By far, this is the gentlest type of obedience training. Using force and punishment to bolster obedience in animals has always been a controversial issue. This issue is always weighed against traditional training versus the merits of such practice in the long term psychological health of the animal. Negative reinforcement may be in the form of aversive methods, caging, choke collars, force, punishment, sprays, and /or withholding of food or toy. Behavioral training using rewards has proven that animals subjected to this learn new behaviors easier, quicker and with more enthusiasm. They also end up healthier in body and mind.

With dog training, the clicker training method seems to work better than the other forms of positive reinforcement like food, positive attention, praise and voice reinforcements. This is due to the fact that the click pinpoints the “desired” behavior exactly. This eliminates the guesswork on the part of the animal, making the process go faster. Incredibly, animals using this method have learned new things in one to three clicks only, as compared to the weeks and months in conventional non-clicker training.

The clicker training provides a consistent marker in which the dog receives the same information. Also, the sound of the clicker is very distinct, which distracts the dog’s attention from the other stimuli in the environment. Unlike verbal rewards like praise and verbal reinforcements, a clicker conveys no emotion whatsoever; thus the learning process is not marred by accidental slips of approval or disapproval in the voice of the instructor.

This kind of training seems also to work on puppies that are only several weeks old. This means that basic obedience, good manners and fun games can be taught to the animal at an early age. Family members and / or pert owners can incorporate a bit of “clicking” in their daily routines. A walk to the park, a family picnic, or even watching TV can become a little training session for the animal. This informal mode of training even helps strengthen the bond between the animal and its instructor / pet owner. Clicker training is proving to be the most effective form of obedience instruction so far.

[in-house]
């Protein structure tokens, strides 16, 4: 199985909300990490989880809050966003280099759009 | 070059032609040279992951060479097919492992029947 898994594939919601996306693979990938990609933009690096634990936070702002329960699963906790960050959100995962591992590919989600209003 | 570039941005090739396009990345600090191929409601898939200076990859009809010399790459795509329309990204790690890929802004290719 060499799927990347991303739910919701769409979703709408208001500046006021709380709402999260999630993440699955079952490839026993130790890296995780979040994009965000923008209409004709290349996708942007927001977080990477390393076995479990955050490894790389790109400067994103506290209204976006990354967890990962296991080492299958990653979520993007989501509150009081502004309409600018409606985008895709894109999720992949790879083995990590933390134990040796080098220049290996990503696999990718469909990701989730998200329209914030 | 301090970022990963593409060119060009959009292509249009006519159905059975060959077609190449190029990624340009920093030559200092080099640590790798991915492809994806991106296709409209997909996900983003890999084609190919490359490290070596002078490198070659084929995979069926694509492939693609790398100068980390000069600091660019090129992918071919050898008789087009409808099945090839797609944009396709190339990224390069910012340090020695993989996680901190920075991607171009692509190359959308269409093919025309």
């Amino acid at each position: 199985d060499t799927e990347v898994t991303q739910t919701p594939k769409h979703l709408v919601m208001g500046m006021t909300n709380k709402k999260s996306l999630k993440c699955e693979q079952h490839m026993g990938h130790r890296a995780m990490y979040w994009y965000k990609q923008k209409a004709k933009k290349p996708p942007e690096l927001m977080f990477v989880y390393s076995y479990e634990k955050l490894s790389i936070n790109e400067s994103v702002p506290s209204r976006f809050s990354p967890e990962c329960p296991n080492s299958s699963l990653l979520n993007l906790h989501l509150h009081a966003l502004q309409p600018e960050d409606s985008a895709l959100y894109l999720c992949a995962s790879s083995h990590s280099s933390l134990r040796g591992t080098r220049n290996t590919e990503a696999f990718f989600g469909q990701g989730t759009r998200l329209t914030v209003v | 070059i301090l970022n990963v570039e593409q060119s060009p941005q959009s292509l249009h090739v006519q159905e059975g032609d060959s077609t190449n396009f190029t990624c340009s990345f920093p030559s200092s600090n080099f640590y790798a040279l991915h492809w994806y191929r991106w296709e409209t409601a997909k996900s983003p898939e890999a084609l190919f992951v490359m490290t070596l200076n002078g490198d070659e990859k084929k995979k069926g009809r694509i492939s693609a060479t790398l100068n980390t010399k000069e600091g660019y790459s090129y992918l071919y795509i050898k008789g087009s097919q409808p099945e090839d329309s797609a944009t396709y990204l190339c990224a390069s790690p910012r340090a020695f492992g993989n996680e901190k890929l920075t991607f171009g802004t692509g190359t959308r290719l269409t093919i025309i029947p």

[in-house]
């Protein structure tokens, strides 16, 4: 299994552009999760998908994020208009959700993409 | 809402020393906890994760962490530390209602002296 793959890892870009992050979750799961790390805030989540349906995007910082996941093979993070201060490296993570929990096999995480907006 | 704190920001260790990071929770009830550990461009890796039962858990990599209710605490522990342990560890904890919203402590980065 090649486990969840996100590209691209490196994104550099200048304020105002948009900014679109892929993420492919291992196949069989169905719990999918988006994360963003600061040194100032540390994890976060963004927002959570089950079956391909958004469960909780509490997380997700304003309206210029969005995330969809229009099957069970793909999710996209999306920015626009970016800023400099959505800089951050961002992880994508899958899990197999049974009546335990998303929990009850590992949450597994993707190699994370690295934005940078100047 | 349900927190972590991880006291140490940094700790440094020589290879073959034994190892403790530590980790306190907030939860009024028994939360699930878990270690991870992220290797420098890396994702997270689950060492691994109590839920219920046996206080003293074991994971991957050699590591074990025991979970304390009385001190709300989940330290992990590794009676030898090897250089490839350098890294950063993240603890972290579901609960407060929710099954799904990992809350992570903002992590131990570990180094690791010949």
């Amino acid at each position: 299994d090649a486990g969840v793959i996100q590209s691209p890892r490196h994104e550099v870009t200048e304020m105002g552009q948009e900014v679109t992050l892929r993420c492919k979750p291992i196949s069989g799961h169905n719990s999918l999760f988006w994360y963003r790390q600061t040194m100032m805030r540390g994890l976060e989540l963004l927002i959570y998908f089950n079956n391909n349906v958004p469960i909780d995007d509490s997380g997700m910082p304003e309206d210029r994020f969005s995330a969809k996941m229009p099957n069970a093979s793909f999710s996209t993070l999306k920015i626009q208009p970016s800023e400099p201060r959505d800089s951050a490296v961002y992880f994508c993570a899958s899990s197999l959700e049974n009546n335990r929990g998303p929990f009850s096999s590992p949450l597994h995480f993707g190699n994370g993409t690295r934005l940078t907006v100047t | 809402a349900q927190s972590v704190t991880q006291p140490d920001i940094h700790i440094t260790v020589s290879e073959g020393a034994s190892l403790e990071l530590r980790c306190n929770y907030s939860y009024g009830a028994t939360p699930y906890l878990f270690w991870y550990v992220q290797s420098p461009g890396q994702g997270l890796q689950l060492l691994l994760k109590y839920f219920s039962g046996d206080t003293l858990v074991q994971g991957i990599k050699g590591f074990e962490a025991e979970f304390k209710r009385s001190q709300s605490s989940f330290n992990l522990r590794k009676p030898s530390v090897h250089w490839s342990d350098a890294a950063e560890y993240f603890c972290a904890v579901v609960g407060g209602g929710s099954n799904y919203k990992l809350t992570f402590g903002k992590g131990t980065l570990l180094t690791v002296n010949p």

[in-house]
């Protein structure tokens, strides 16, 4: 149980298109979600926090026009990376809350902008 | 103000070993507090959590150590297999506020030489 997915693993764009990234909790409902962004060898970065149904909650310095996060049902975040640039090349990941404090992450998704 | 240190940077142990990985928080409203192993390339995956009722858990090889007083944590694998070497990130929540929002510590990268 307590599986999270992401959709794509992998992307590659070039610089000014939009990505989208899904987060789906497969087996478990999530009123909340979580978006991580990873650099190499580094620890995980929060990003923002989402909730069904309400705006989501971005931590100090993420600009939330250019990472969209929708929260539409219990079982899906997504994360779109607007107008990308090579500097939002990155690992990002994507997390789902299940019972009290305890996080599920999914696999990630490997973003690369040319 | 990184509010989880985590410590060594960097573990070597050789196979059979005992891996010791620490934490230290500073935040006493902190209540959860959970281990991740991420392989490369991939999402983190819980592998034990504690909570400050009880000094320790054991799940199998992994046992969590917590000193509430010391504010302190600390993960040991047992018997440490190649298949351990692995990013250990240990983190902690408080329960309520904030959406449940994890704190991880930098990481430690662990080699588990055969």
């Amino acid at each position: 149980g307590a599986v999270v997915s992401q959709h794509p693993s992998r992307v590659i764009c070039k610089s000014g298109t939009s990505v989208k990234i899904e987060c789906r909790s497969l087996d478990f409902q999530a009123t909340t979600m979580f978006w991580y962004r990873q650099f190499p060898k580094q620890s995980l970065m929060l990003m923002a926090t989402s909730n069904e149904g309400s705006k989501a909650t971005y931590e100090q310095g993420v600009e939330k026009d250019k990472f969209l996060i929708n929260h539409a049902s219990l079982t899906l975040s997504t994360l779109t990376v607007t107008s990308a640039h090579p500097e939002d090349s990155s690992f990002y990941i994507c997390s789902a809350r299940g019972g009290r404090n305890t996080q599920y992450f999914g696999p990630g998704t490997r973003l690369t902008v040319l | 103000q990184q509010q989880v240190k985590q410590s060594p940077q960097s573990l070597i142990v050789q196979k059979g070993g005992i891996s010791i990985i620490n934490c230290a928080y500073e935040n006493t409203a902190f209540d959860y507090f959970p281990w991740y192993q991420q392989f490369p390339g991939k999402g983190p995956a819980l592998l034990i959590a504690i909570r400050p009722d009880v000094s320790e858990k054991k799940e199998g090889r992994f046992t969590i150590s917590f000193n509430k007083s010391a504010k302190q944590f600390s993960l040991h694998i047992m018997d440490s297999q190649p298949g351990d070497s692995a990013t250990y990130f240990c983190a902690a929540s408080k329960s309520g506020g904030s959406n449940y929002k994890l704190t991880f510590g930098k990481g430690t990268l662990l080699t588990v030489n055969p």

How to Clicker Train a Dog or Puppy

Have you just bought yourself a puppy, a bundle of seemingly boundless energy? Are you not sure how to turn all this vitality and enthusiasm for life to your advantage in training your pup? Clicker training takes your dog’s eagerness to investigate and experiment, and uses it to turn your pet into an obedient and willing companion.

What is clicker training?

Clicker training is a form of “operant conditioning.” It relies on positive reinforcement, and the dog associating a certain sound with a reward for performing an action. It does away with the negative techniques we associate with conventional training, i.e., choke chains, dragging reluctant dogs (or being reluctantly dragged around by dogs!), putting them into different positions such as “sit” or “down” and hoping that they start to understand the commands. Operant conditioning is used successfully with dolphins and killer whales, mammals you simply cannot train by traditional methods.

Do I need any special equipment to clicker train?

Sometimes, people clicker train by snapping their fingers, or making a verbal clicking noise. But it is probably best to use a “clicker,” a small box with a metal strip on the top, available from most pet shops or on the internet. If you press and release the metal bar, it makes a clicking noise. It is a unique sound for the dog, in amongst human chatter that may be going on, and the sound can be made instantaneously, which is imperative in this sort of training. By the time you have rewarded a dog verbally by saying something like “Good puppy,” the desired action has probably morphed into something else completely. With a clicker, the action is caught the moment it happens.

What is the first step in clicker training?

Your young pup will no doubt be carrying out lots of natural actions – lying down, sitting up, turning round, sniffing objects – opportunities for training are endless. Firstly though, ensure that your youngster associates the “click” sound with a tasty treat. Once your pet starts looking for the treat when the click is heard, you can start using the clicker as a training aid. Some trainers call this “powering up the clicker.”

How would I clicker train a basic behavior?

Let’s say you wanted your puppy to learn to sit on command. Whenever you saw him preparing to sit down, you would wait until the moment his bottom touches the floor, and click and treat immediately. Timing needs to be very accurate – you are aiming for a nice stable sit, and not a squat. You can train some really unusual behaviors if you’re not careful!